Nozick is primarily discussing issues primarily at a higher level building upon Locke and the foundational theories of rights. Also much of the discussion is about the history of the idea of rights, and Nozick's influence is only in the 20th century. I very much agree with Nozick, but he built upon the foundation of others.

read full comment
Image of Devin Watkins
Devin Watkins
on July 17, 2019 at 10:41:25 am

I liked the article, very interesting the information that you share with us.

read full comment
Image of Mary
Mary
on July 24, 2019 at 06:23:50 am

[…] Detective “Dirty Harry” Callahan said more than he knew when he expressed the idea that “I’m all broken up about that man’s rights.” — Weiterlesen www.lawliberty.org/2019/07/05/when-exactly-did-the-idea-of-rights-go-off-the-rails/ […]

read full comment
Image of When Exactly Did the Idea of Rights Go Off the Rails? – Kon/Spira[l]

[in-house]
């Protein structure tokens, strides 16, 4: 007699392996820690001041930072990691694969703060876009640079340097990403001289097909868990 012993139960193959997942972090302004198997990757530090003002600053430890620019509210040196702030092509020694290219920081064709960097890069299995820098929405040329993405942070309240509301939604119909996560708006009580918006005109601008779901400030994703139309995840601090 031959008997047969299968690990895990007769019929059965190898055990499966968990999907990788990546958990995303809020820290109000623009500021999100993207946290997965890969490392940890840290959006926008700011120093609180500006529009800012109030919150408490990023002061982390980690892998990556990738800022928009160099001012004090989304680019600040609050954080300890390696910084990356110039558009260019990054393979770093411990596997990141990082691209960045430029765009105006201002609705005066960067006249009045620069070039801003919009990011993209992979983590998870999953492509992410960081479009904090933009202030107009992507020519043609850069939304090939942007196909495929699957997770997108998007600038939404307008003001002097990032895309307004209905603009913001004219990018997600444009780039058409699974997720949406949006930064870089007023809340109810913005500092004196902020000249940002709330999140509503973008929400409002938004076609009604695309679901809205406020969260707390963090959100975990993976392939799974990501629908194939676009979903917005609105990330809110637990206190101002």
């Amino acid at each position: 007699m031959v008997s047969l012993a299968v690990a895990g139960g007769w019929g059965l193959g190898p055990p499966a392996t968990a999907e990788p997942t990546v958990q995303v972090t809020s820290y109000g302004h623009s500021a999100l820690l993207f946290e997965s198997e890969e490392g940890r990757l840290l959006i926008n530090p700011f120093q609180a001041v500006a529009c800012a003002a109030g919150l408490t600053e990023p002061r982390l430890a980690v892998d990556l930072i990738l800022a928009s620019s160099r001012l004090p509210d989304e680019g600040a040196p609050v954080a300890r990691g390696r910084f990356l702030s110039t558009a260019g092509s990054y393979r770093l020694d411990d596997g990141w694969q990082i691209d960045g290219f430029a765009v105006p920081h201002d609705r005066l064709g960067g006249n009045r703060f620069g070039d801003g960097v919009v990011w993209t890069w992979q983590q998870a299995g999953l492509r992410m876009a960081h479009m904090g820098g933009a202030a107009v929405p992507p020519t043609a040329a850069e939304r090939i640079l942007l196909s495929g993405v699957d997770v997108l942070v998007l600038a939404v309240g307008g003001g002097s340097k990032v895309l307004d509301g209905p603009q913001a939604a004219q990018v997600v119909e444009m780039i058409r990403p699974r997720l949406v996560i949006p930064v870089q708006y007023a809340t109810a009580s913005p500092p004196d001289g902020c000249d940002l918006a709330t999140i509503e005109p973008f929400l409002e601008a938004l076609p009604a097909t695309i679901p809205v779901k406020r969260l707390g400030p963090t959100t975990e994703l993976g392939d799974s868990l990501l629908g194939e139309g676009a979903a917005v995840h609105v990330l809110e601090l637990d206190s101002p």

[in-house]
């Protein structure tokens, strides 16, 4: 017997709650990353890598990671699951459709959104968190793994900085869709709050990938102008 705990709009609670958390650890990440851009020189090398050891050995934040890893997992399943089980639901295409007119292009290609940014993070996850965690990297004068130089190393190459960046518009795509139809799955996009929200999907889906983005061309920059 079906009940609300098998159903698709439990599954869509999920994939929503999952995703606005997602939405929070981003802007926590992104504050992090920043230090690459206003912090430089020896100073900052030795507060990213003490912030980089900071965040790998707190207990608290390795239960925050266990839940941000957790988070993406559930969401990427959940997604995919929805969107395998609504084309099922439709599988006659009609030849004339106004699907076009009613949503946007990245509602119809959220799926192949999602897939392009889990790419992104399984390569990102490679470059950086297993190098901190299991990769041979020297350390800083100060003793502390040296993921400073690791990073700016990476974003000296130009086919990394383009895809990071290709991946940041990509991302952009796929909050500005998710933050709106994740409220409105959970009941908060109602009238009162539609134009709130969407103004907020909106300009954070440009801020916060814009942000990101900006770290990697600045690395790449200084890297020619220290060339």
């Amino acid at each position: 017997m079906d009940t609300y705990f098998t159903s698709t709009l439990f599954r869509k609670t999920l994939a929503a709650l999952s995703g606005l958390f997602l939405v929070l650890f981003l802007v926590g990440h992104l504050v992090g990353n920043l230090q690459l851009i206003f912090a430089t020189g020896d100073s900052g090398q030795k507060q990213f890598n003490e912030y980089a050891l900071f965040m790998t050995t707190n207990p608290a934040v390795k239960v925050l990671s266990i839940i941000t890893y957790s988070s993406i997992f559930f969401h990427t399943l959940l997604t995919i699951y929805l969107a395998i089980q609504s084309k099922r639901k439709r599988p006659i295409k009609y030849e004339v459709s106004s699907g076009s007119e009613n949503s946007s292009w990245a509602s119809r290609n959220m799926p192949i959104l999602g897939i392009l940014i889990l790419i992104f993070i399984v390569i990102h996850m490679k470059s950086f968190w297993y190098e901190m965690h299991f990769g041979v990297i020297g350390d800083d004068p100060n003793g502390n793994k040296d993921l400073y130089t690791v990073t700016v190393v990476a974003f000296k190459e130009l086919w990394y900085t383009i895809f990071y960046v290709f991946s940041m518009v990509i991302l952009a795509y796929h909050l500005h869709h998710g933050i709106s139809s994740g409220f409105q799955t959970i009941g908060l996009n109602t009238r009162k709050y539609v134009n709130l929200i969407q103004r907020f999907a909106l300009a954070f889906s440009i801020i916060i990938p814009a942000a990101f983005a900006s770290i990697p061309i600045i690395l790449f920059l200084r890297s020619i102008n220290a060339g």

When Exactly Did the Idea of Rights Go Off the Rails? – Kon/Spira[l]
on July 25, 2019 at 16:06:58 pm

The author and commentators taken one with another have confused 1. the determination of the Right, 2. the interpretation of this its determination and(with) 3. the realization of this Right (of its determination and interpretation).

You all guys headed by Peter C. Myers mistook them for each other.

1. The determination of the Right is the Idea of the Right;

2. The interpretation of this its determination is the numerous conceptions (notions) of the Right;

3. the realization of this Right (of its determination and interpretation) is the "visual representation" of the Right (e.g. at-trial procedure, etc).

These are all self-contained and self-existent descriptions of our reasoning. you must not have them mixed up. Here, You droped or misadjusted the logical connections between them.

1. To quote from it, "that rights can only be rights if they produce the right results". It completely wrong. He twisted up the story. Peter C. Myers got mixed the determination of the Right over its this realization, and/or vice versa. Therefore, the interpretation, as
the difference between them, is misconstrued (misunderstood). "That rights can only be rights" applies to the determination of the Right; "if they produce the right results" is represented by the realization of the Right; They both are not supposed to be in the same sentence. logically incorrect